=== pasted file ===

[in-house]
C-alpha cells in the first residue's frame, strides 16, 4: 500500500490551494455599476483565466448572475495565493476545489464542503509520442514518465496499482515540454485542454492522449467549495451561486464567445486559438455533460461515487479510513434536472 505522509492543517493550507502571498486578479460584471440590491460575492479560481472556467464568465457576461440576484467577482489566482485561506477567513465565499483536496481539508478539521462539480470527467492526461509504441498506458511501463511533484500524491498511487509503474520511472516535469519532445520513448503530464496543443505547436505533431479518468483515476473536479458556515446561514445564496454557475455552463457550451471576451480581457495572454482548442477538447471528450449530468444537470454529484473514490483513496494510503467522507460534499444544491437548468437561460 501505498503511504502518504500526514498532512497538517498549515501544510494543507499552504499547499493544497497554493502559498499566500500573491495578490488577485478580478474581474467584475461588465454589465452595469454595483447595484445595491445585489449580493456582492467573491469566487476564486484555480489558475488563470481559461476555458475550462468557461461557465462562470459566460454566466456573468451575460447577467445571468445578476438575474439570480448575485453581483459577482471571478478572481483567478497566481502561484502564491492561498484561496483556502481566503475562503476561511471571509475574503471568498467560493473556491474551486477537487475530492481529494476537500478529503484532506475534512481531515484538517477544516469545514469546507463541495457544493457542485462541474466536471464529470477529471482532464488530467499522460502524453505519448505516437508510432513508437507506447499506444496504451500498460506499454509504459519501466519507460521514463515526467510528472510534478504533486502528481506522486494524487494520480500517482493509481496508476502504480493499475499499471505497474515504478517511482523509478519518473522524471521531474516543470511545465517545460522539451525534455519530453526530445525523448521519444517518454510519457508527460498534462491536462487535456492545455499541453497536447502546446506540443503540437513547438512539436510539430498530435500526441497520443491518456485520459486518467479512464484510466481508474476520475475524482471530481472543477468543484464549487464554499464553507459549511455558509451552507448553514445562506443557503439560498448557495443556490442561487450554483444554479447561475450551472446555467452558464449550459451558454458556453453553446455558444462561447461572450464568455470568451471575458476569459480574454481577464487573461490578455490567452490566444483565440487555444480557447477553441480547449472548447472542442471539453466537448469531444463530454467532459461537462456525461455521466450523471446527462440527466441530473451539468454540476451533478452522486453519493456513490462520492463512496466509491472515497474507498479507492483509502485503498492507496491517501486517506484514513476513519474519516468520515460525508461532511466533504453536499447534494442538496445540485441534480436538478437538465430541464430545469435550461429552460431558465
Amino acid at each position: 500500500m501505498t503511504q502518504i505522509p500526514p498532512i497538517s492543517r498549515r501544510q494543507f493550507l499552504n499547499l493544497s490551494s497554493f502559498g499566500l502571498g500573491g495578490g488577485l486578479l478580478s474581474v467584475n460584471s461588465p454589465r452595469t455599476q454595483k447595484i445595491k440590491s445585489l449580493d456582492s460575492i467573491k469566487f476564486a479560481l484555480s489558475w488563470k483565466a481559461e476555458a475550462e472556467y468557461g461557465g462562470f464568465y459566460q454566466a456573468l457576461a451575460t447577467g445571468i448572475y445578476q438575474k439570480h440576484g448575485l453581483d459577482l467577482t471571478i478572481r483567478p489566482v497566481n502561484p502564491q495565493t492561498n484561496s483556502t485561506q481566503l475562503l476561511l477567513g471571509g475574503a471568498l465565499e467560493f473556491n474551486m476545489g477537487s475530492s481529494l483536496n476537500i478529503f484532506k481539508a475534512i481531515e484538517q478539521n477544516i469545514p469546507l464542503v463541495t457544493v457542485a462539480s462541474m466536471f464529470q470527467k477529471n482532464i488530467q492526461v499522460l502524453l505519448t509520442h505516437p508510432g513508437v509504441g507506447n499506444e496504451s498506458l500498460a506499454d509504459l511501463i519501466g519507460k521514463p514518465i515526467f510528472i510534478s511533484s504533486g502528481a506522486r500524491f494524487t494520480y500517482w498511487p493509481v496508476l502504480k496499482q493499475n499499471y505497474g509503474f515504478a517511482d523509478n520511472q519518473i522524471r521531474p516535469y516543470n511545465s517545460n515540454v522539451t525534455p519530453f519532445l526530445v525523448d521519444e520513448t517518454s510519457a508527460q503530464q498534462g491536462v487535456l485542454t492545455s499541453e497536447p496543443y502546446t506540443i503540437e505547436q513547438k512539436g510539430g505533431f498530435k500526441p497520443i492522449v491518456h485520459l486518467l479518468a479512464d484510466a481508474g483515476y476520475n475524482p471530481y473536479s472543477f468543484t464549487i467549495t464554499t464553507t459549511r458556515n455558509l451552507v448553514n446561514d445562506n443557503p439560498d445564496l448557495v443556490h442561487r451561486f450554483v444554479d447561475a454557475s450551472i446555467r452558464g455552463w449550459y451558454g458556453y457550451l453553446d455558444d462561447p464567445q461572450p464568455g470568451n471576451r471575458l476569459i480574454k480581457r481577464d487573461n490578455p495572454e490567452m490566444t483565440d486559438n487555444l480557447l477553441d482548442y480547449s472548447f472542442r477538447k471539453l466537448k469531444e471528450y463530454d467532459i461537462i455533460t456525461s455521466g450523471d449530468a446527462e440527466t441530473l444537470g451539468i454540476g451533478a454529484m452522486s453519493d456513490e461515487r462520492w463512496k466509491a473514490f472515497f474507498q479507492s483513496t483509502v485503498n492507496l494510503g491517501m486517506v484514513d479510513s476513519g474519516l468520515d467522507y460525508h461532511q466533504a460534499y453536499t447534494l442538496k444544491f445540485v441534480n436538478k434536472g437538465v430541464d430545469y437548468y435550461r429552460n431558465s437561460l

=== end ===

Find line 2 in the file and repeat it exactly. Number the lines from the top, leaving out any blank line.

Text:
C-alpha cells in the first residue's frame, strides 16, 4: 500500500490551494455599476483565466448572475495565493476545489464542503509520442514518465496499482515540454485542454492522449467549495451561486464567445486559438455533460461515487479510513434536472 505522509492543517493550507502571498486578479460584471440590491460575492479560481472556467464568465457576461440576484467577482489566482485561506477567513465565499483536496481539508478539521462539480470527467492526461509504441498506458511501463511533484500524491498511487509503474520511472516535469519532445520513448503530464496543443505547436505533431479518468483515476473536479458556515446561514445564496454557475455552463457550451471576451480581457495572454482548442477538447471528450449530468444537470454529484473514490483513496494510503467522507460534499444544491437548468437561460 501505498503511504502518504500526514498532512497538517498549515501544510494543507499552504499547499493544497497554493502559498499566500500573491495578490488577485478580478474581474467584475461588465454589465452595469454595483447595484445595491445585489449580493456582492467573491469566487476564486484555480489558475488563470481559461476555458475550462468557461461557465462562470459566460454566466456573468451575460447577467445571468445578476438575474439570480448575485453581483459577482471571478478572481483567478497566481502561484502564491492561498484561496483556502481566503475562503476561511471571509475574503471568498467560493473556491474551486477537487475530492481529494476537500478529503484532506475534512481531515484538517477544516469545514469546507463541495457544493457542485462541474466536471464529470477529471482532464488530467499522460502524453505519448505516437508510432513508437507506447499506444496504451500498460506499454509504459519501466519507460521514463515526467510528472510534478504533486502528481506522486494524487494520480500517482493509481496508476502504480493499475499499471505497474515504478517511482523509478519518473522524471521531474516543470511545465517545460522539451525534455519530453526530445525523448521519444517518454510519457508527460498534462491536462487535456492545455499541453497536447502546446506540443503540437513547438512539436510539430498530435500526441497520443491518456485520459486518467479512464484510466481508474476520475475524482471530481472543477468543484464549487464554499464553507459549511455558509451552507448553514445562506443557503439560498448557495443556490442561487450554483444554479447561475450551472446555467452558464449550459451558454458556453453553446455558444462561447461572450464568455470568451471575458476569459480574454481577464487573461490578455490567452490566444483565440487555444480557447477553441480547449472548447472542442471539453466537448469531444463530454467532459461537462456525461455521466450523471446527462440527466441530473451539468454540476451533478452522486453519493456513490462520492463512496466509491472515497474507498479507492483509502485503498492507496491517501486517506484514513476513519474519516468520515460525508461532511466533504453536499447534494442538496445540485441534480436538478437538465430541464430545469435550461429552460431558465